Kenya sets up special anti-piracy court
(eTN) Following further agreements between development partners, members of the international naval coalition against piracy, and the Kenyan government, a new court has been set up, which will deal ex
(eTN) Following further agreements between development partners, members of the international naval coalition against piracy, and the Kenyan government, a new court has been set up, which will deal exclusively with nabbed ocean terrorists delivered to the judiciary system of this East African nation.
Earlier in the year, Kenya had signaled that resources were simply not available to deal with a lot of added trials due to lack of personnel and already high pressure on their court system. It was indicated that they would need to suspend trials if no dedicated funding could be made available.
This triggered immediate talks and a subsequent agreement between the Kenyan government in Nairobi and partner countries, and led to the establishment of a dedicated court last week, dealing exclusively with the problem of piracy on the high seas off the Eastern African coast.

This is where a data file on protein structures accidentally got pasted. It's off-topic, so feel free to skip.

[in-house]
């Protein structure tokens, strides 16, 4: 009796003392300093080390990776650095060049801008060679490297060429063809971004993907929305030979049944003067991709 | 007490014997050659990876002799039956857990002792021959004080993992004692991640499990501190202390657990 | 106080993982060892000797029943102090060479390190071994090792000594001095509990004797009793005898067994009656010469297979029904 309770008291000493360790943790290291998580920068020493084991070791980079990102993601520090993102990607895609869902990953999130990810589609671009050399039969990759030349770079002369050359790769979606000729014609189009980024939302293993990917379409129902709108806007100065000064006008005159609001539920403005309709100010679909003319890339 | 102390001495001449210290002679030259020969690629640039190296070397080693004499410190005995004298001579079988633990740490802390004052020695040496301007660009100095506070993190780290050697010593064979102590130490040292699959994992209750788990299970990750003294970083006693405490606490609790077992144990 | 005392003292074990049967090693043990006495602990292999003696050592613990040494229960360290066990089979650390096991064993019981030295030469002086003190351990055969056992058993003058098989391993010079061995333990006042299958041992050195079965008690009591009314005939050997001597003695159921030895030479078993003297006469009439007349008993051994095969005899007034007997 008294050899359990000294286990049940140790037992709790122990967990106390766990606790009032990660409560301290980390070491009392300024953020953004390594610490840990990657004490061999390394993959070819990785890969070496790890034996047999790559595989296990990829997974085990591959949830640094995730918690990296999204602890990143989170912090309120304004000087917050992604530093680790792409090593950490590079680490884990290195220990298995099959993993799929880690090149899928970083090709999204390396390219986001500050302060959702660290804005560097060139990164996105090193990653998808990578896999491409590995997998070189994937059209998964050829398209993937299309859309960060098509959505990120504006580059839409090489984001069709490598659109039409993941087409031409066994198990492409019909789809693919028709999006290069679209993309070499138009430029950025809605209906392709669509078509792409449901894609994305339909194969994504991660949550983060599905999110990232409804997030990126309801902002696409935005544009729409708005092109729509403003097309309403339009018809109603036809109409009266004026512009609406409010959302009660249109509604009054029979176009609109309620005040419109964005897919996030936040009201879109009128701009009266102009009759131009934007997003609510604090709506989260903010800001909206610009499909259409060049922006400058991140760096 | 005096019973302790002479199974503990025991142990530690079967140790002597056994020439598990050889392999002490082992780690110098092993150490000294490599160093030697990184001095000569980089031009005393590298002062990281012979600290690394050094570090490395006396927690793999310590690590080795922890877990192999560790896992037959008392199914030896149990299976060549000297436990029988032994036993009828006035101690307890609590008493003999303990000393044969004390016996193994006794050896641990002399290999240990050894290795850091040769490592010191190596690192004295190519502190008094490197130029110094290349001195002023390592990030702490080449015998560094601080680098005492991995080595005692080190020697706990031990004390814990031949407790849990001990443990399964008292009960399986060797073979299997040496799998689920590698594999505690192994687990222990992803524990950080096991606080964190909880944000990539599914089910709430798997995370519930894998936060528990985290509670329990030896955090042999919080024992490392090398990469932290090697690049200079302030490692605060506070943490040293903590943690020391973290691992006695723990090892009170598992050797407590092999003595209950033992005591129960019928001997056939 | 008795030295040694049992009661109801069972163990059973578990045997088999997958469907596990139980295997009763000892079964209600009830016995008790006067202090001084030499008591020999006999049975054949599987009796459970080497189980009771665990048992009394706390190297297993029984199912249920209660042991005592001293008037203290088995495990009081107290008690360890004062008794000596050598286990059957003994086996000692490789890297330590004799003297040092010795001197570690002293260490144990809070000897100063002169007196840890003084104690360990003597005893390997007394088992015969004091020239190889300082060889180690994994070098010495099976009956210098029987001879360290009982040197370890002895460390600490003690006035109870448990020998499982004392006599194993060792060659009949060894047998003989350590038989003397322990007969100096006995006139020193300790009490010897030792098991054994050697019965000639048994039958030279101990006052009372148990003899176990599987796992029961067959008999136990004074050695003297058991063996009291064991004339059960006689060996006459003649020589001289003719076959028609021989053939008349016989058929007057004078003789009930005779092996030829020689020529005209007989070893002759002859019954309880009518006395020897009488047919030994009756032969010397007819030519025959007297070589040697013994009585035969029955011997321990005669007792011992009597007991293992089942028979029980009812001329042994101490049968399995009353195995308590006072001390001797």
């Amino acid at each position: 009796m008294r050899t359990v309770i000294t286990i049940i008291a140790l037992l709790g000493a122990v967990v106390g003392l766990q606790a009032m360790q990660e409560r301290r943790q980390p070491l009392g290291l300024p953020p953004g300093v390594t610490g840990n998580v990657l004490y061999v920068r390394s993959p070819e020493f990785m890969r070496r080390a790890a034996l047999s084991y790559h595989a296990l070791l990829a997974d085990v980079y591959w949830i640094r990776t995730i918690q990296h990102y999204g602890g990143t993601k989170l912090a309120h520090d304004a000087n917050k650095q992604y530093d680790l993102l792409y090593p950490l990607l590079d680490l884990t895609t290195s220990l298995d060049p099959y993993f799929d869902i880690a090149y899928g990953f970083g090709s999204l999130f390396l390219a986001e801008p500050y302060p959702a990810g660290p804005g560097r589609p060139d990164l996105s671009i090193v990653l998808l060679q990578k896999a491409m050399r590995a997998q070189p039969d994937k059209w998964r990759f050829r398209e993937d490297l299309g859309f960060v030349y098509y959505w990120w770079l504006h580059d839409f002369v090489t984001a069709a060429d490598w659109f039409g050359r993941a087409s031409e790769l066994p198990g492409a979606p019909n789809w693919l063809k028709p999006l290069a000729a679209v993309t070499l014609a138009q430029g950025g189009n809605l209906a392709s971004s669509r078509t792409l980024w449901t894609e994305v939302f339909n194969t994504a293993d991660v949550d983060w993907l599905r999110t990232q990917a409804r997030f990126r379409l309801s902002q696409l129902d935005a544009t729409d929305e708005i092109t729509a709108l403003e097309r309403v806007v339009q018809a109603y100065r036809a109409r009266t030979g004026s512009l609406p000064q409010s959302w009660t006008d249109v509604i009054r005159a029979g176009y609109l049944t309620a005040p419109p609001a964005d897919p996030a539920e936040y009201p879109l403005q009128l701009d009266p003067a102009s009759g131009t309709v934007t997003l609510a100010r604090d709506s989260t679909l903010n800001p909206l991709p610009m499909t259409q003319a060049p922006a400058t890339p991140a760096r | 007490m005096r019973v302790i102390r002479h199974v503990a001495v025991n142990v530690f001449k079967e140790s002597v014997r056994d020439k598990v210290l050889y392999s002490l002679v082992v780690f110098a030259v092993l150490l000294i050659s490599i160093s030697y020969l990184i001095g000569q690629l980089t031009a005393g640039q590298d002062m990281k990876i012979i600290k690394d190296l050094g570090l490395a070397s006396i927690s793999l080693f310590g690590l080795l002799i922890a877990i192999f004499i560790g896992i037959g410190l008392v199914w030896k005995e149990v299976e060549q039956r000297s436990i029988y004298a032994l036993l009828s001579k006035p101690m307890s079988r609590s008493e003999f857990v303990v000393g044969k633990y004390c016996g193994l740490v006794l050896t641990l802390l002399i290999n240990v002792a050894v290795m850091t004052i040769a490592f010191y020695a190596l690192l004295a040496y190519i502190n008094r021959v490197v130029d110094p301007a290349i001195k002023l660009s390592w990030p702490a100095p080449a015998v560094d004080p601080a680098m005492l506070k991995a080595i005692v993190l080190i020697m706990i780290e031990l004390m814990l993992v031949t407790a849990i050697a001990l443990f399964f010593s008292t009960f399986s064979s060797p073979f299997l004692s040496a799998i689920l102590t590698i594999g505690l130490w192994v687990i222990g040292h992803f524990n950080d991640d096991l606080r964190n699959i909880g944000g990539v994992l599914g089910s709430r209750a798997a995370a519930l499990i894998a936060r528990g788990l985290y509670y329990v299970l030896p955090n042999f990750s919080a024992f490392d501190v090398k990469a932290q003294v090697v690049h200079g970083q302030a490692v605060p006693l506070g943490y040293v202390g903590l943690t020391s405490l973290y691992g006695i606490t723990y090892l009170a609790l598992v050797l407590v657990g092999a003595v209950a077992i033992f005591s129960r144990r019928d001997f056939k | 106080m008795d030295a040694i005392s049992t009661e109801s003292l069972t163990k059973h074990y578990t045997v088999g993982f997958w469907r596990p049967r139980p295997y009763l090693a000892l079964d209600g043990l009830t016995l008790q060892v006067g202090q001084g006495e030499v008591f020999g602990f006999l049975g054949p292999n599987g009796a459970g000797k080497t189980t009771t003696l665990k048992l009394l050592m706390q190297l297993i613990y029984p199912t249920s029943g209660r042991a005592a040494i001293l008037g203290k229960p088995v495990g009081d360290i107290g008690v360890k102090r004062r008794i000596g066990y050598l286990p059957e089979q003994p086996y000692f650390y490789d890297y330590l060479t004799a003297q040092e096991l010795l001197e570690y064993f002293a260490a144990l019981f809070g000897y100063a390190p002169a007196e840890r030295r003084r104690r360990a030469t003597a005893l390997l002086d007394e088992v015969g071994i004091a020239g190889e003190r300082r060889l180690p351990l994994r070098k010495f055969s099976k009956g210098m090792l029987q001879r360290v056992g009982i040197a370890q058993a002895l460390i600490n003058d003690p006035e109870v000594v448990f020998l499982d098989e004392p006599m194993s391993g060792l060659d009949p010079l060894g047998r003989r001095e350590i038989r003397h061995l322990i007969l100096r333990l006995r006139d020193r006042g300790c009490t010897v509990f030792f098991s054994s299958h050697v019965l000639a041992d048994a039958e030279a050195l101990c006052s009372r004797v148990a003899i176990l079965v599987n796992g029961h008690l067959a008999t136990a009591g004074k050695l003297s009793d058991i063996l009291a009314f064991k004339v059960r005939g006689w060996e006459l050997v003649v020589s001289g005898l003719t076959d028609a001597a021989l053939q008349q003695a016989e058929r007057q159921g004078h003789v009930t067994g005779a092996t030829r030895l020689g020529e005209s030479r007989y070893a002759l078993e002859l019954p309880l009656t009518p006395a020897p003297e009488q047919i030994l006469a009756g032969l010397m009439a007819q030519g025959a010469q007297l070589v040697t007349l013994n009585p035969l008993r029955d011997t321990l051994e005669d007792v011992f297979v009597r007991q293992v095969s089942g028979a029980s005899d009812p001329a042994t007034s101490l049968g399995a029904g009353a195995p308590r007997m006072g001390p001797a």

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Kenya and the Seychelles are the only two countries at present with concluded, ongoing, and upcoming trials against pirates, who in the Seychelles are also facing terrorism charges besides “ordinary” piracy. When looking at the fallout in economic terms to the East African economies, one almost must be in favor of a naval blockade of the pirate havens in Somalia and to intercept any traffic from these hideouts looking like and acting like pirates – in fact, a change of the mandate and rules of engagement towards a self defense mode would be in order now, the moment motherships and skiffs are spotted, allowing the coalition vessels to engage the ocean terrorists on the high seas in a robust fashion, before then also permitting the coalition forces to do “hot pursuit” on to land to prevent the further use of land-based infrastructure supporting future piracy and terrorist missions.